Digital Repository Infrastructure Vision for European Research (DRIVER)

Histological observations of okra Abelomoschus esculentus 'Clemson Spineless' and ridgeseed spurge Euphorbia glyptosperma (a common weed) infected with Meloidodera charis Hopper, indicated that the juvenile nematode penetrated the roots intercellularly. Within 5 days after plant emergence the nemato...

Heald, Charles M.

254

Interferência de plantas daninhas na cultura do quiabo/ Weed interference in okra crop  

Scientific Electronic Library Online (English)

Full Text Available Abstract in portuguese Objetivou-se com este trabalho avaliar os períodos de interferência das plantas daninhas na cultura do quiabo (Abelmoschus esculentus) na região do Médio Vale do Rio Doce, em Minas Gerais. O experimento foi conduzido em campo, entre maio e outubro de 2007. Utilizaram-se sementes do quiabo Santa Cruz-47, semeadas no espaçamento de 0,25 x 1 m. Foram estabelecidos diferentes períodos de controle das plantas daninhas na cultura, variando entre zero e 120 dias após a em (more) ergência (DAE). Foram avaliados 12 tratamentos, correspondendo a diferentes períodos de controle das plantas daninhas na cultura: capina após a emergência a partir dos 20, 40, 60, 80 e 100 dias; capina após a emergência até os 20, 40, 60, 80 e 100 dias; além de duas testemunhas com capina, ou não capinadas, ambas por 120 dias. Determinou-se o número de frutos por planta e o rendimento (produtividade), bem como os valores em dias para período anterior à interferência (PAI), período crítico de prevenção da interferência (PCPI) e período total de prevenção da interferência (PTPI), considerando 5% de perdas. A partir das espécies encontradas na área experimental, avaliou-se também, em vasos, isoladamente ou em competição com o quiabeiro, a capacidade competitiva das principais plantas daninhas. Com base nos resultados, verificou-se que o PAI estimado foi de 25 DAE, indicando a época de início das capinas. Para o PCPI, o período observado foi de 75 dias, indicando PTPI de 100 DAE. Entre as plantas daninhas presentes, Eleusine indica apresentou maior capacidade competitiva sobre a cultura. Abstract in english An experiment was carried out under field conditions in Médio Vale do Rio Doce-MG, from May to October, 2007, to establish periods of weed interference in Abelmoschus esculentus crop. 'Santa Cruz-47' seeds were sown in a 0.25 x 1.0 m spacing, and weed control times varied from 0 to 120 days after emergence (DAE). Number of fruit per plant and yield as well as values in days for Period Previous to Interference (PPI), Critical Prevention Period of Interference (CPPI) and T (more) otal Period of Interference Prevention (TPIP) were determined, considering 5% loss. Plants from the species studied were placed in the plots, isolated or in competition with A. esculentus, aiming to to evaluate the competitive capacity of the main weeds. Area, number of leaves and plant height of A. esculentus were evaluated.Yield and number of fruit presented a similar behavior. The estimated PPI was 25 days, indicating when to start weed control. The CPPI observed was 75 days, indicating 100 days for TPIP. Among the weeds evaluated, Eleusine indica showed the highest competitive capacity against the the crop.

Santos, J.B.; Silveira, T.P.; Coelho, P.S.; Costa, O.G.; Matta, P.M.; Silva, M.B.; Drumond Neto, A.P.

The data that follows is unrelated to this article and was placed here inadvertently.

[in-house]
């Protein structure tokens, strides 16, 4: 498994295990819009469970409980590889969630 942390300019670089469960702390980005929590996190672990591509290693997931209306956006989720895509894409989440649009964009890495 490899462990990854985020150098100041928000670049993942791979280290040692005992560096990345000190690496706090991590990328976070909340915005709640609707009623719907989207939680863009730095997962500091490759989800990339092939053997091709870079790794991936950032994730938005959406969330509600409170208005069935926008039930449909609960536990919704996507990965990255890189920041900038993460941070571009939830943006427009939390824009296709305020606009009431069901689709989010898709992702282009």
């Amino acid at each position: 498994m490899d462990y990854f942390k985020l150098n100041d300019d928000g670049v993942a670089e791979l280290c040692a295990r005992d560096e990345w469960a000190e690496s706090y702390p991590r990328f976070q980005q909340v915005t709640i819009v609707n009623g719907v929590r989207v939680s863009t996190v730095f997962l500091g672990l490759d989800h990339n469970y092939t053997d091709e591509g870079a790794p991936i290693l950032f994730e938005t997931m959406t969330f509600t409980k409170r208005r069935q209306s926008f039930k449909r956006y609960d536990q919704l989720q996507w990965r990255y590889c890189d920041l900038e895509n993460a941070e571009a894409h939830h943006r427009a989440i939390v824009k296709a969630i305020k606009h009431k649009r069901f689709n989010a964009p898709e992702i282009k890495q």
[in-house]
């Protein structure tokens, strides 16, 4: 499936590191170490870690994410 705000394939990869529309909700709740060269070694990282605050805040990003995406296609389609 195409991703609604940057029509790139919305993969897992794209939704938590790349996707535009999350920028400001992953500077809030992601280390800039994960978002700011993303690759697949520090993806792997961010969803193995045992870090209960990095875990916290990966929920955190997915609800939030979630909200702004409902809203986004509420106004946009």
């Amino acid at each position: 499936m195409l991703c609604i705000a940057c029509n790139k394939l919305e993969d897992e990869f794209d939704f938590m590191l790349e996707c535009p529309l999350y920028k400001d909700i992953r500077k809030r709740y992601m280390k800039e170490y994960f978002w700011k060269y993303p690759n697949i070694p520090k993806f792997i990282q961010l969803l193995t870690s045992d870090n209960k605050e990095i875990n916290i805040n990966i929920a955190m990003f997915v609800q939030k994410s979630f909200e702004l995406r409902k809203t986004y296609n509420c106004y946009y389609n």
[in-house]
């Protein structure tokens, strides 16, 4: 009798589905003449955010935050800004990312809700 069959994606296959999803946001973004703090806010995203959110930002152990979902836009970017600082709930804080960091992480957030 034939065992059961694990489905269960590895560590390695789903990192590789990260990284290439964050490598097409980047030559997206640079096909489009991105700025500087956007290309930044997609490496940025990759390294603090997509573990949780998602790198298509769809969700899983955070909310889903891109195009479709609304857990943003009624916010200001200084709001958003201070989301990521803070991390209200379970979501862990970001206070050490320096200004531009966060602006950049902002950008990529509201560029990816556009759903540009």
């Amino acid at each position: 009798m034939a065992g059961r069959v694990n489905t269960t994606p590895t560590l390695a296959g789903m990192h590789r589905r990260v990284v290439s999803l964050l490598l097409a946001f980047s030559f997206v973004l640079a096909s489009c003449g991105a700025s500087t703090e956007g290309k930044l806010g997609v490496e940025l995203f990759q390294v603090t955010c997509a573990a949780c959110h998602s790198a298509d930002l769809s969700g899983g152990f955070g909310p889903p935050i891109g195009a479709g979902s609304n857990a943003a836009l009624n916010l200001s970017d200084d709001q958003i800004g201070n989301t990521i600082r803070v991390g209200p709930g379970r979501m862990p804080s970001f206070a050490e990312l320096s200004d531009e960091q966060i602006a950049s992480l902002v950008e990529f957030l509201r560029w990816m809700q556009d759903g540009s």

2010-06-01

255

Laboratory evaluation of interception and translocation of 131I in fenugreek and okra plants.  

UK PubMed Central (United Kingdom)

The work reported here deals with the study of interception and translocation of airborne 131I in fenugreek (Trigonella foenum-graecum) and okra (Hibiscus esculentus), two very common vegetables in India. Activity was injected into the experimental chamber in the form of iodide aerosols having a size distribution of 0.3 to 5.0 microns (AMAD). Samples of plants were collected over a period of a few days at different time intervals after injection of the aerosols. Evaluation of interception with deposition and translocation of 131I was done from the activity measured in air and in plant parts. For the deposition factor, the values are 1.22 m3 kg-1 for fenugreek leaves, and 1.49 m3 kg-1 for the plant as a whole. For okra plants these values are 0.02 and 0.16 m3 kg-1 in edible okra and leaves, respectively. For the okra plant as a whole, the value is 0.19 m3 kg-1. The translocation factors vary from 0.62 to 0.86 and 0.47 to 0.87 for leaves and stem, respectively, in the case of fenugreek plants. For okra plants, the translocation factor varies from 0.21 to 0.82, 0.53 to 0.93, and 0.42 to 0.81 in edible okra, leaves, and stems, respectively.

Singhal RK; Narayanan U; Bhat IS

1994-11-01

256

Laboratory evaluation of interception and translocation of 131I in fenugreek and Okra plants  

International Nuclear Information System (INIS)

The work reported here deals with the study of interception and translocation of airborne 131I in fenugreek (Trigonella foenum-graecum) and okra (Hibiscus esculentus), two very common vegetables in India. Activity was injected into the experimental chamber in the form of iodide aerosols having a size distribution of 0.3 to 5.0 ?m (AMAD). Samples of plants were collected over a period of a few days at different time intervals after injection of the aerosols. Evaluation of interception with deposition and translocation of 131I was done from the activity measured in air and in plant parts. For the deposition factor, the values are 1.22 m3 kg-1 for fenugreek leaves, and 1.49 m3 kg-1 for the plant as a whole. For okra plants these values are 0.02 and 0.16 m3 kg-1 in edible okra and leaves, respectively. For the okra plant as a whole, the value is 0.19 m3 kg-1. The translocation factors vary from 0.62 to 0.86 and 0.47 to 0.87 for leaves and stem, respectively, in the case of fenugreek plants. For okra plants, the translocation factor varies from 0.21 to 0.82, 0.53 to 0.93, and 0.42 to 0.81 in edible okra, leaves, and stems, respectively. 13 refs., 6 figs., 2 tabs.